MEDIA RELEASE for immediate release: 10 March 2017
The release of an Interim Report from the Southeast Queensland Koala Expert Panel has failed to deliver any hope for the State’s faunal emblem, according to the Queensland Conservation Council.
The peak state environment group has expressed its deep disappointment with the report, which details how past strategies have not achieved much, but offers little by way of new approaches and ideas.
The Koala Expert Panel has indicated its main focus is on “better mapping of habitat”, which is already known to be dwindling, and “better monitoring of koala population”, which is like watching a train crash in slow motion. As a last resort, it is also now calling for a second reserve on the northside of Brisbane to complement the Daisy Hill reserve on the southside.
Up to 80% of the koala population in Southeast Queensland has been lost according to recent research, due to destruction of woodland habitat, and traffic issues and domestic dog attacks. The report implicitly acknowledges that there is a real risk that the koala will become extinct in the wild in Southeast Queensland in coming years.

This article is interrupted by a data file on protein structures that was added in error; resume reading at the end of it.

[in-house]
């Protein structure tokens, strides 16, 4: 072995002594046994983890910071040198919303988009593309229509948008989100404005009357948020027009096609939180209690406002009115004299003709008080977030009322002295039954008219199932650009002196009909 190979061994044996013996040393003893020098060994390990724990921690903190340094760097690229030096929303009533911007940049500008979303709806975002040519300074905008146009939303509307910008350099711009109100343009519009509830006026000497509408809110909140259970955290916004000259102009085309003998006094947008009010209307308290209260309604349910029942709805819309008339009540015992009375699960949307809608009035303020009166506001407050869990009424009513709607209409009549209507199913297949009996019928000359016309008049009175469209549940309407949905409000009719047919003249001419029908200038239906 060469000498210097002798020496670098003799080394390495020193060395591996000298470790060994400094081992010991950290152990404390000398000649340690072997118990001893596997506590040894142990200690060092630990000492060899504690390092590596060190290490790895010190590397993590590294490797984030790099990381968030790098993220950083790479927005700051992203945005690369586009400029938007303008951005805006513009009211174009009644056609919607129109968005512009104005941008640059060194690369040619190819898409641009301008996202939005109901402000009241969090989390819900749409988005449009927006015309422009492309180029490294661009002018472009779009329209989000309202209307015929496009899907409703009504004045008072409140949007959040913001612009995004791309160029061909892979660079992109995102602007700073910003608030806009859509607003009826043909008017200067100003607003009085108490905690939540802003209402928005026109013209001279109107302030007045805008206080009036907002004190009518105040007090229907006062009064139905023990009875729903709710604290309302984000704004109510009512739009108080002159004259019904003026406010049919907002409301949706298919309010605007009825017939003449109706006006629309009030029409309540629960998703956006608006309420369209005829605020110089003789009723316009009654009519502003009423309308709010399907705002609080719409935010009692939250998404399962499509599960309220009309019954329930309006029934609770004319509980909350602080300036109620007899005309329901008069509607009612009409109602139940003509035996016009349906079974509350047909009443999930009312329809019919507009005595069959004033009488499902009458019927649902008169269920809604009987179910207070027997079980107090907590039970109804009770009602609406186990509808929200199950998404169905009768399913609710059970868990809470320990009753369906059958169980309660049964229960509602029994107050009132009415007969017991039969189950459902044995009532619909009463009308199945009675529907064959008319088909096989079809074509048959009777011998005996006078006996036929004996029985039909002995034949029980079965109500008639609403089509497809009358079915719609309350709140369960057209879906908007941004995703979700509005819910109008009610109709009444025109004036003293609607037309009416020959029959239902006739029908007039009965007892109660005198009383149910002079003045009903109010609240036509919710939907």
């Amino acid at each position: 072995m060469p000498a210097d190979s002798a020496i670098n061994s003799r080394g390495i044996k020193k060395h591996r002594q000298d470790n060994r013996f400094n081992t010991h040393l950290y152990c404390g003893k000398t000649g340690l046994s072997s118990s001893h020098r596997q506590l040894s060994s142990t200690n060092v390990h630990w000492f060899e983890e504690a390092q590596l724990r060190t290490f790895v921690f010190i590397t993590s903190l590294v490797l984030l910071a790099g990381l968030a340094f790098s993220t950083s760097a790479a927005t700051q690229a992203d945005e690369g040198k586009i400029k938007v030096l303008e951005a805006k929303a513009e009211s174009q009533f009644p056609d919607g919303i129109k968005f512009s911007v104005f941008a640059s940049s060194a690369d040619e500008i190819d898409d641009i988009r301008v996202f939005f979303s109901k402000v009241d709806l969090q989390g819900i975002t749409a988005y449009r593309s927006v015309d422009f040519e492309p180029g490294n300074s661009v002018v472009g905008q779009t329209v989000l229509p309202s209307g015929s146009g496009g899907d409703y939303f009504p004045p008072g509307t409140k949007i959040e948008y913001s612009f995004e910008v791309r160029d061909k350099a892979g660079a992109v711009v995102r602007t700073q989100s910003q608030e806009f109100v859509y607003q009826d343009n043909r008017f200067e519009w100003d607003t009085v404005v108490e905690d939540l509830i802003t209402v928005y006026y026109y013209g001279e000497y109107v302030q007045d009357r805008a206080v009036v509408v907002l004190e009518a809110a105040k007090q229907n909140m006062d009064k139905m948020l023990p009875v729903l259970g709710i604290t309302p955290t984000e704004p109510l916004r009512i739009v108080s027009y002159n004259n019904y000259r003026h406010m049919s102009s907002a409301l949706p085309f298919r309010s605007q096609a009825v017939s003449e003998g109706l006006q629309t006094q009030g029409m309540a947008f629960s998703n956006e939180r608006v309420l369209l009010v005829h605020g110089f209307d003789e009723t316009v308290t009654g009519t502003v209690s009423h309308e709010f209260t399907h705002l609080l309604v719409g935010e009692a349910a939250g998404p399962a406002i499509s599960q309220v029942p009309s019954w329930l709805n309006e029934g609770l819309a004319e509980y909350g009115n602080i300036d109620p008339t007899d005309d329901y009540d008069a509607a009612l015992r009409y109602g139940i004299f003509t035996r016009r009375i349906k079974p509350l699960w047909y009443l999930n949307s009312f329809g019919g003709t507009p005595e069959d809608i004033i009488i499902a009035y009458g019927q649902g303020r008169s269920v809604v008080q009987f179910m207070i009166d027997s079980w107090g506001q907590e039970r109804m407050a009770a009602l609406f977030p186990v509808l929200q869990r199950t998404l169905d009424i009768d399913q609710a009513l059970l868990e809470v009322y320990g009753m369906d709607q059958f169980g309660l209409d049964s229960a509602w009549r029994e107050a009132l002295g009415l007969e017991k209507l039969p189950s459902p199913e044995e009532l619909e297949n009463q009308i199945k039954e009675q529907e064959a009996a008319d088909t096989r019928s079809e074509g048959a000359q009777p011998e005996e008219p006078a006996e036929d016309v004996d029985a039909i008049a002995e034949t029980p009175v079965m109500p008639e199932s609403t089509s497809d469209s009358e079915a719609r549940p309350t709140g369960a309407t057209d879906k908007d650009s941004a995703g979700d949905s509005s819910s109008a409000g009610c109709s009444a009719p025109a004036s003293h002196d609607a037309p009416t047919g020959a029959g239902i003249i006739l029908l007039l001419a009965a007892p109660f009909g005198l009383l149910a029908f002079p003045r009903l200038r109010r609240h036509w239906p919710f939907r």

“This Interim Report on failing koala protection itself fails to deliver,” said head of the Queensland Conservation Council, Dr Tim Seelig.
“The koala - which is Queensland’s official animal emblem – is now close to extinction in the wild in Southeast Queensland. Past strategies have failed to arrest the population decline.
“Whilst better mapping of habitat and monitoring is always helpful, to have this as the main recommended approaches is essentially throwing in the towel on proactively saving the koala in the wild. The koala in Southeast Queensland deserves better than to become merely an attraction in zoos and reserves.
“The Koala should now be formally declared Endangered in Southeast Queensland. It is tragic that this should have become necessary, but it will at least indicate publicly how dire the situation now is.
“There also needs to be an immediate moratorium on any clearing of koala habitat within the Southeast Queensland region, at least until proper mapping has been incorporated into state and local government plans. Those plans must deliver on strong environmental protections.
“Given the dire situation right now, such a moratorium will likely need to remain in place for some time to protect remaining koala habitat.”
Queensland Conservation Council has raised these proposals in relation to the new SEQ Regional Plan, and made a detailed submission to the Koala Expert Panel in 2016, available at: http://www.queenslandconservation.org.au/submission_on_protection_of_the_koala
For further information or comment contact:
Queensland Conservation Council Coordinator Dr Tim Seelig on 0439 201 183